Universals Fast & Furious movies started out as high-stakes action thrillers about people doing spectacular things to sexy cars, but the franchise’s transition to telling big, bombastic, family-oriented parables is what has really given it momentum over the years. In Fast X – the 11th overall film in this series – you can see director Louis Leterrier trying to tap into as many of the themes that define this nos-filled world as humanly possible, and it’s an admirable effort. But while Fast X‘s heart is in the right place, that heart is also so enlarged in the sense of ‘stressed beyond capacity’.
You don’t necessarily have to have seen any of the previous films to dive in Fast Xbut this latest chapter of Dominic Toretto’s (Vin Diesel) life makes a lot more sense the more you become familiar with Justin Lin’s Fast Five. Although it’s been years since Dom, his sister Mia (Jordana Brewster) and his best friend Brian (Paul Walker) robbed Brazilian drug kingpin Hernan Reyes (Joaquim de Almeida), Fast X tells the story of how Reyes’ cartoonish rampaging son Dante (Jason Momoa) emerges from the shadows to avenge his father’s death by trying to destroy what Dom loves most. If you’re reading this, then you should know what that thing is. However, if you don’t, Fast X makes a point of telling you while dropping the f-word so many times it almost feels like the movie’s script was written with drinking games in mind.
You don’t just attack DomToretto’s chosen family of highly skilled street racers turned professional criminals head on, because at this late stage in their careers Letty (Michelle Rodriguez), Roman (Tyrese Gibson), Tej (Ludacris), Ramsey (Nathalie Emmanuel) ), and Han (Sung Kang) know all too well how many villains they want dead. But with Dom and Letty trying to settle down to give Dom’s son Brian “Little B” Marcos (Leo Abelo Perry) a semi-normal life, the family moves a little differently these days, and one of the bigger ideas is running all over the place. Fast X is what it really means for people who live fast to try to slow down and breathe a little.
That idea could have been somewhat interesting. Fast X quickly drop it to the side as it brings back pretty much every character you know from these films in a series of intricate twists and turns that make the film play like a thrilling yet airless telenovela that only works if you’re deeply invested in this world.
A presence as terrifying and larger than life as Cipher (Charlize Theron). The fate of the furious And F9, the way she just shows up on Dom’s doorstep is almost as unintentionally comical as the way Momoa can’t quite get his mouth around a consistent Brazilian accent. By reintroducing characters like Cipher, Queenie (Helen Mirren) and Dom’s brother Jakob (John Cena), Fast X means to illustrate how effective Dom has been in working through his issues with former enemies and growing his family in the process.
However, since there are so many of these movies to call back to, Fast X‘s supporting characters often feel more like staged cameos meant to remind you of the past than figures that exist organically in the present – especially when they just pop up out of nowhere, which happens more often than you might expect. Unfortunately, this also applies to many Fast X‘s newcomers, like Agency nepo baby Tess (Brie Larson) and the new leader of the shadowy organization Aimes (Alan Ritchson) – both of whom spend a surprising amount of time in screen-filled voids as something out of Evangelion.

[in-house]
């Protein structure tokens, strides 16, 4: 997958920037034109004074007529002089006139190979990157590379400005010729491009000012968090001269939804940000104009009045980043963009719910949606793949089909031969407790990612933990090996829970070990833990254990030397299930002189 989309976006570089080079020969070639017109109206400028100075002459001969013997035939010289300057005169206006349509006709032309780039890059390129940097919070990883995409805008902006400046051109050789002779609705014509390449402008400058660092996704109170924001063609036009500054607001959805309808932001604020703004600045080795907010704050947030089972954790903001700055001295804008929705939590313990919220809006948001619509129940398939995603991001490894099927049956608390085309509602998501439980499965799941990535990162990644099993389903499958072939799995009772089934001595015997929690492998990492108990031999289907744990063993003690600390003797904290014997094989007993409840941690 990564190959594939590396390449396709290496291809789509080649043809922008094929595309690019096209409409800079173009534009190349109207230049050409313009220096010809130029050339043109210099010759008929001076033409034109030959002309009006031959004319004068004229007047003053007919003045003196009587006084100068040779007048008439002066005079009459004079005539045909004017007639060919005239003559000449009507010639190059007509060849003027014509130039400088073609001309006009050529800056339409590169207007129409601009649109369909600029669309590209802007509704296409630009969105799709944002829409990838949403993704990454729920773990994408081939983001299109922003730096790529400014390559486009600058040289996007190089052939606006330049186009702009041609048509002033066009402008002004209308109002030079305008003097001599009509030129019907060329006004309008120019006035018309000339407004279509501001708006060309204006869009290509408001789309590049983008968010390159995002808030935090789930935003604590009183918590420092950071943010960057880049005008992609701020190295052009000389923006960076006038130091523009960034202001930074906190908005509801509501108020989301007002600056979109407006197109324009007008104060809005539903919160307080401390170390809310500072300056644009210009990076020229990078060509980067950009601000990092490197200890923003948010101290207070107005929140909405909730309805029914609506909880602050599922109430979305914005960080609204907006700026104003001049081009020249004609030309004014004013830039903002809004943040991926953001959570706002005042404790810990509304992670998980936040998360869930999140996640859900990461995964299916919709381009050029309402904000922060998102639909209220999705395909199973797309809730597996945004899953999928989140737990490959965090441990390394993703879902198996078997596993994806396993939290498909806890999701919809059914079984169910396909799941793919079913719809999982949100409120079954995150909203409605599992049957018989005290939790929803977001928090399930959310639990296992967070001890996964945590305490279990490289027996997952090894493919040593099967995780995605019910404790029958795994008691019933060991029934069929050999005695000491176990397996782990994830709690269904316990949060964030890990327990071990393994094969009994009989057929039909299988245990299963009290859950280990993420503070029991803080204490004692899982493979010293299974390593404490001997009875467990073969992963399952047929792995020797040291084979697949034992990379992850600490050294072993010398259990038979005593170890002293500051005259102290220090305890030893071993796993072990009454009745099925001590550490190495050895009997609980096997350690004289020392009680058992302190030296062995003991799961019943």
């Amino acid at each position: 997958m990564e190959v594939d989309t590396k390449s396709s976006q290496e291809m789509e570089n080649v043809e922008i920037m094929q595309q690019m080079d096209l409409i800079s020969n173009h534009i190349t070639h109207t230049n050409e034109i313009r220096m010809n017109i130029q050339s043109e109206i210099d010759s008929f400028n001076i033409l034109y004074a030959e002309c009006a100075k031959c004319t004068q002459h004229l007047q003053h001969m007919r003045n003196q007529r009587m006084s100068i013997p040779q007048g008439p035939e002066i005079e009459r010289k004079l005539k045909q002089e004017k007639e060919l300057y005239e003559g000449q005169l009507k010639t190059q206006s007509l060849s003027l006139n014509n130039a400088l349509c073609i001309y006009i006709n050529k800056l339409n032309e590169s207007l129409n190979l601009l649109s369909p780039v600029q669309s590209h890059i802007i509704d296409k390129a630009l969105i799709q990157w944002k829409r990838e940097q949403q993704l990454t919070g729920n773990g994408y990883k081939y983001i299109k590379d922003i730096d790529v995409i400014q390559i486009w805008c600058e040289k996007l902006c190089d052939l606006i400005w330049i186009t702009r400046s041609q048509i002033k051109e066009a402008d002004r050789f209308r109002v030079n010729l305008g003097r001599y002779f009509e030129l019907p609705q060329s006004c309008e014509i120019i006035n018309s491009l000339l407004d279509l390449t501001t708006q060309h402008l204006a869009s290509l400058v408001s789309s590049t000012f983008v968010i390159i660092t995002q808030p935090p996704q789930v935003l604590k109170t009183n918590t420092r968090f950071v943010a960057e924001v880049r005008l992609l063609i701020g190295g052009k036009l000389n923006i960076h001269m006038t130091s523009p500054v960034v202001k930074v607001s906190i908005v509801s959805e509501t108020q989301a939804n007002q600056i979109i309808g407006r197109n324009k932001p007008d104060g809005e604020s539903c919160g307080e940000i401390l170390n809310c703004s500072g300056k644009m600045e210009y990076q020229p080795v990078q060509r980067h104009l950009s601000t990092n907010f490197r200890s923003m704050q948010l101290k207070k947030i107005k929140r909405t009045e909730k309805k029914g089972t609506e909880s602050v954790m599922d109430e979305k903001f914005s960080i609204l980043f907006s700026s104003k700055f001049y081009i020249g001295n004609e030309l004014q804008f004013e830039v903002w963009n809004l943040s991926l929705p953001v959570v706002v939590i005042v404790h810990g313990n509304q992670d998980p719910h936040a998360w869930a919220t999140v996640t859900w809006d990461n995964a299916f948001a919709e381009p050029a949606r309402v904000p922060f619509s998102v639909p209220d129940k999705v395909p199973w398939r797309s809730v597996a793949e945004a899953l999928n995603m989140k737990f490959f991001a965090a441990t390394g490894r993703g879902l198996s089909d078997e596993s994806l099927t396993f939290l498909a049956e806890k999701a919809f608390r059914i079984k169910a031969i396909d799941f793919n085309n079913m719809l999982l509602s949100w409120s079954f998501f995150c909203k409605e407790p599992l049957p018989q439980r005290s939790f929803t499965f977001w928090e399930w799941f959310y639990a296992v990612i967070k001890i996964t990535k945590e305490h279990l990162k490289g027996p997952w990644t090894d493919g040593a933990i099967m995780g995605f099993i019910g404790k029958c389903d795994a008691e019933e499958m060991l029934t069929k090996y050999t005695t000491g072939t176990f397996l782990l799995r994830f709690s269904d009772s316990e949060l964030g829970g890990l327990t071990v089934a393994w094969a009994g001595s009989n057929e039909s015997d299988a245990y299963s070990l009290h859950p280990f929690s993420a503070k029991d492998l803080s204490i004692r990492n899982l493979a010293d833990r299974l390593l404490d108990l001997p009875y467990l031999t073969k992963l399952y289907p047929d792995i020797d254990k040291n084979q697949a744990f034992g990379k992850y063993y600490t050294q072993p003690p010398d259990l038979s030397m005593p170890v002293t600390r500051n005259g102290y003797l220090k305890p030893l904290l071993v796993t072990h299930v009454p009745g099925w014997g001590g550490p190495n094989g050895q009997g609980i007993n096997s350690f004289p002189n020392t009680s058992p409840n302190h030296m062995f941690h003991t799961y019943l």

As you watch the drama of Dom and Dante unfold around the world in a series of stunts designed to portray the family as the ultimate terrorists in the public eye, you can see Fast X back to the classic Fast formula that turns deadly foes into friends later. But Universal is also clearly green-lit Fast X with the intention that it be something similar to Avengers: Infinite War — the beginning of the end of much of this franchise — which, in a curious way, makes this movie’s attempts to establish a new dynamic between humans feel half-hearted.
On some level, Fast X means taking seriously the grudge Dante – a Joker-esque sociopath who plays Momoa with a hackneyed quality that smacks more of gay panic than insanity – holds for Dom. But in between Fast X not exactly doing the best job of differentiating Dante from your typical one Fast villain and Diesel truly embody a Dom who feels like he’s been through the wringer a few times, their conflict feels like something mapped out on paper but not made tight enough to sing on screen.
Fortunately a lot of it Fast XThe vehicle stunts are inspired – apart from the physics of our reality as they could be – and the film is very good at having a sense of humor about how patently ridiculous the Fast world is usually where directors break free. For every exhausting ham-fisted sentimentality game Fast X precedes by reminding you how much Dom loves – Loves – his family and Jesus, the movie knows that too Fast fans love seeing these characters whip cars around like they’re extensions of their bodies.
Often, Fast X feels like it’s in too much of a rush to be the kind of full-on joyride it could be, which is disappointing, but perhaps somewhat intentional on Universal’s part. As great two-part movies go, Fast X ends on a series of cliffhanger-like beats that aren’t exactly the most exciting. What they are, however, are reminders that another one of these movies will come out in the very near future, and it’s then that diehard fans of Fast & Furious are likely to get the epic payout they’ve been waiting for.
Fast X also Daniela Melchior, Rita Moreno, Jason Statham, Luis Da Silva Jr. and Pete Davidson. The film is in cinemas today.